Hearing Loss Damaging to Mental Health

Deaf Awareness Week – Monday 14th May-Sunday 20th May

There are 11 million people with hearing loss across the UK, that’s around one in six of us, and the figures are only increasing with an estimated 15.6 million people predicted to be affected by 2035. Deaf Awareness Week, which begins on Monday (14th), aims to raise awareness of not only those who are affected by hearing loss but to highlight the warning signs of hearing loss and what you can do to help yourself.

Whilst not being able to hear clearly can be frustrating and having to turn the TV up loud or asking people to repeat themselves is annoying, the effect on mental health is profound and can run a lot deeper. Many people with untreated hearing loss attempt to self-manage their problems by withdrawing from situations where they can’t hear, leading to social isolation, depression, anxiety, loneliness and anger.

In a study run by the National Council on Aging of 2,300 hearing impaired adults over the age of 50 it was reported that those suffering from hearing loss were 50% more likely to experience depression.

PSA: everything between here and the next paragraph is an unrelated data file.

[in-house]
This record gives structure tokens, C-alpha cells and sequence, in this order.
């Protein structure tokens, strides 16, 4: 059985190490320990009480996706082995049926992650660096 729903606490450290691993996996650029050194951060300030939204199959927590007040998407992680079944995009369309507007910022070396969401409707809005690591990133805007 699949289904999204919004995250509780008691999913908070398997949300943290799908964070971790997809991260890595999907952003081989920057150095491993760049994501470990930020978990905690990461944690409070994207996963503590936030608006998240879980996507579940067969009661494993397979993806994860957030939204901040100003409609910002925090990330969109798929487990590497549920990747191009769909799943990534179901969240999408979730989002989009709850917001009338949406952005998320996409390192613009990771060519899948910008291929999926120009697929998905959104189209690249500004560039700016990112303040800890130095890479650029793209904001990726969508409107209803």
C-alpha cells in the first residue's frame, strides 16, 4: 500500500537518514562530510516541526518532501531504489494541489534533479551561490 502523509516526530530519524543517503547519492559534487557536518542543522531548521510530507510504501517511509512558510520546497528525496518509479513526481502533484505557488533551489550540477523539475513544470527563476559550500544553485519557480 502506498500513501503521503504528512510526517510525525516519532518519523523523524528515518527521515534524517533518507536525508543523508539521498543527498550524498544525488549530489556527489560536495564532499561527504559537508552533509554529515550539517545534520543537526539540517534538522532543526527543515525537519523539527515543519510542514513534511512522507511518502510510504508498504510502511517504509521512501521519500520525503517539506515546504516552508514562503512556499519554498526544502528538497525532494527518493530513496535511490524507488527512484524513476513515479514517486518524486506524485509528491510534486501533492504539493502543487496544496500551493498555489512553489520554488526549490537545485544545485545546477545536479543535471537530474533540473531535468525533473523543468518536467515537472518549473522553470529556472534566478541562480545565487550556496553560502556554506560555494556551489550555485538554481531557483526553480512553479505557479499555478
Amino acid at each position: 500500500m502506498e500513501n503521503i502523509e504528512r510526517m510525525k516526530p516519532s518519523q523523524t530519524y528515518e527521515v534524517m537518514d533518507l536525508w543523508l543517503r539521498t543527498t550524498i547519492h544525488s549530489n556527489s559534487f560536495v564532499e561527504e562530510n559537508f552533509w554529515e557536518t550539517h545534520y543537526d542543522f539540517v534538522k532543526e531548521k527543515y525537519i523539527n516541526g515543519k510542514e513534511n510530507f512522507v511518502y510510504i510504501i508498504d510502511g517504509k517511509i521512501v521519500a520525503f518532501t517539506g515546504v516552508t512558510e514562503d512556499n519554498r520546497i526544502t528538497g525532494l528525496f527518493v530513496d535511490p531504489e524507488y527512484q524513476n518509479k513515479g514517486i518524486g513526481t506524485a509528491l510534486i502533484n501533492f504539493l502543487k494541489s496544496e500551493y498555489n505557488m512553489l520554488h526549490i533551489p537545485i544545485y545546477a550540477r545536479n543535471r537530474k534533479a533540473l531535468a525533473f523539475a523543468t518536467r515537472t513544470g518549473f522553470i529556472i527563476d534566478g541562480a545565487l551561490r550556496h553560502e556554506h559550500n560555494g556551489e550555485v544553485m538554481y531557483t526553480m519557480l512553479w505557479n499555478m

“There is still a stigma around wearing hearing aids and so we find that people commonly put off a hearing test on average for seven to 10 years, which means that there are millions of people suffering in silence unnecessarily,”

said Simon Wendland, Audiologist at Imperial Hearing.

“We’re working on breaking that stigma with the help of Deaf Awareness Week and encouraging people to regularly visit an audiologist as part of their well-being routine, it should be as common place as going to the opticians. Hearing aids are often the solution and the preconception of hearing aids is extremely different to the reality, they used to be big and obtrusive but now they are so discreet that no one would even know you suffer from hearing loss anymore.”

To alleviate the risks of significant mental health problems associated with hearing loss in the over 50’s, raising awareness and encouraging everyone to be more mindful of their own hearing is the first step. If you often have to ask others to repeat themselves, turn the TV or radio up loud or if it appears others are mumbling or you find group conversations difficult, simply going to have a hearing test can be the first step to hearing clearly again and improving your mental health.

Hearing health checks are available at all Imperial Hearing Centres across the Midlands, South West and South Coast. Find your nearest one by visiting https://www.imperialhearing.com/hearing-centres/.